In Texas, there are non-judicial foreclosures. When a company loses it corporate charter, can they initiate a foreclosure if you get behind in the mortgage or must they become reinstated before they can conduct a non-judicial foreclosure. On what grounds can you file an improper foreclosure in county or district court and seek an injunction.
State/Country relating to question: Texas
In Texas a corporation with a forfeited charter cannot initiate a legal action. There are a lot of cases on it but two of them are http://scholar.google.com/scholar_case?case=12308568776277095642&q=corporation+forfeit+charter+file+legal+action&hl=en&as_sdt=10000000000004 and http://scholar.google.com/scholar_case?case=4283624250433562349&q=corporation+forfeited+charter+file+foreclosure&hl=en&as_sdt=10000000000004 Also look at this second case for what were discussing yesterday, regarding whether title to property can be transferred by a corporation that has a forfeited charter. The case says it can transfer title as long as there is a right to reinstate the charterThe question then becomes, since it is a non-judicial foreclosure can they pursue that? The search I ran that was most productive can be found at http://scholar.google.com/scholar?start=10&q=corporation+forfeited+charter+file+foreclosure&hl=en&as_sdt=10000000000004 I didn't see anything directly on point, but look for the language in the cases that states when a corporation's charter has been forfeited the corporation loses the right to "do business in the State of Texas". I think it is pretty clear that attempting to foreclose is doing business, so that language helps you. In addition, you will want to make the argument that the foreclosure is a quasi-judicial function since it has to follow the statutes of the State of Texas in its procedures and involves state personnel, the sheriff, when the foreclosure sale takes place.You may want a lawyer to look over all the paperwork to be sure it is kosher. If they don't do it exactly right then the foreclosure is invalid and an injunction is justified. In addition, if the lawyer writes them a letter explaining that the foreclosure is invalid and they try to proceed anyway there is a good chance you can get a judgment for attorney's fees and possibly damages against them.Thank you for allowing me to assist you. As you know, we work on the honor system here and cannot always provide you answers that you like. I believe I have answered all of the questions you asked so I would request that you please click the ACCEPT button so I receive credit for my work and leave feedback if you have a chance. Please consider clicking "BONUS" as a nice way of saying "thanks" for a job well done, although this is neither required nor expected. Please remember that we can only base our answers on the information you provide and sometimes a misunderstanding as to what you are looking for or already know occurs so feel free to ask additional questions or for clarifications. Please be aware that my answer is not legal advice, it is merely information. You should always contact a local attorney for legal advice.Several customers have asked how they direct a question to me in particular. If you specifically want me to provide information for you just put “FOR JD 1992” in the subject line and I will pick up the next time I am online.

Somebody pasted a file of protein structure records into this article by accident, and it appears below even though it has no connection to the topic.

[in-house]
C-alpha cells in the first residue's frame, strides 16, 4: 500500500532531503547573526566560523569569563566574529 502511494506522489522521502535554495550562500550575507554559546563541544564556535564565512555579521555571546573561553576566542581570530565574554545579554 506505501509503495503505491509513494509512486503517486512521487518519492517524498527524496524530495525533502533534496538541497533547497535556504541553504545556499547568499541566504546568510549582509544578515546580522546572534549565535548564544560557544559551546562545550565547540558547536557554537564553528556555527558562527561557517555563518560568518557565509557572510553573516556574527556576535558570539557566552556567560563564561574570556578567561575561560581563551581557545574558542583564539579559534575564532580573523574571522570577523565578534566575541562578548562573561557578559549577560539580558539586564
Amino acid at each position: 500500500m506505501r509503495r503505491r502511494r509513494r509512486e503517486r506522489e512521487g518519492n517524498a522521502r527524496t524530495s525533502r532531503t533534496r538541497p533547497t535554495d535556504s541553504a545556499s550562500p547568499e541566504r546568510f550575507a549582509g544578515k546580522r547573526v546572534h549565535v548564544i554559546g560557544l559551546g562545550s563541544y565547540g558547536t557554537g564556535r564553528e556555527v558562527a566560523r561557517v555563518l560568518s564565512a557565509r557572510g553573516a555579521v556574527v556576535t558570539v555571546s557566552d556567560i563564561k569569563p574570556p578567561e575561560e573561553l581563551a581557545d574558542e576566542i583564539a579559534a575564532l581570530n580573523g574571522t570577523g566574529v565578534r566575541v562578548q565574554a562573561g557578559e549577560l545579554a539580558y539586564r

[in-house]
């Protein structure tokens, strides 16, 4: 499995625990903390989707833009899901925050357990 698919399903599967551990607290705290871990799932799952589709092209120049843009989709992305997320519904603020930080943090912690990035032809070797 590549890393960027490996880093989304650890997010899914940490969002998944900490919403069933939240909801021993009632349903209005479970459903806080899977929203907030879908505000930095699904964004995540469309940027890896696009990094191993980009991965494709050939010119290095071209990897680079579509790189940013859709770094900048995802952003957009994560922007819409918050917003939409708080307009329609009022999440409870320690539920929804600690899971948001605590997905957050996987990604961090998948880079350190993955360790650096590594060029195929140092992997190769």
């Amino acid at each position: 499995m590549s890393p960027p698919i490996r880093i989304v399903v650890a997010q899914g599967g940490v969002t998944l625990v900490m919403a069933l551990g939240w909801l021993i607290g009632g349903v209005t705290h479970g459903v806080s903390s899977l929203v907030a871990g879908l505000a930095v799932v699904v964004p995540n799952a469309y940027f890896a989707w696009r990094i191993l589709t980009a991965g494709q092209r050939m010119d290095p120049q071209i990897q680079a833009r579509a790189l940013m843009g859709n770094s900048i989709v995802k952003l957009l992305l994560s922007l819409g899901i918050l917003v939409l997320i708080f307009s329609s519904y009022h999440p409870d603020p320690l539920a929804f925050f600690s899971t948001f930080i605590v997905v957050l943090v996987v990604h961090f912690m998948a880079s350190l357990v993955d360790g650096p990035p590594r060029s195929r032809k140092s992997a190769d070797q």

Began practicing in 1992 and helped a number of businesses with litigation
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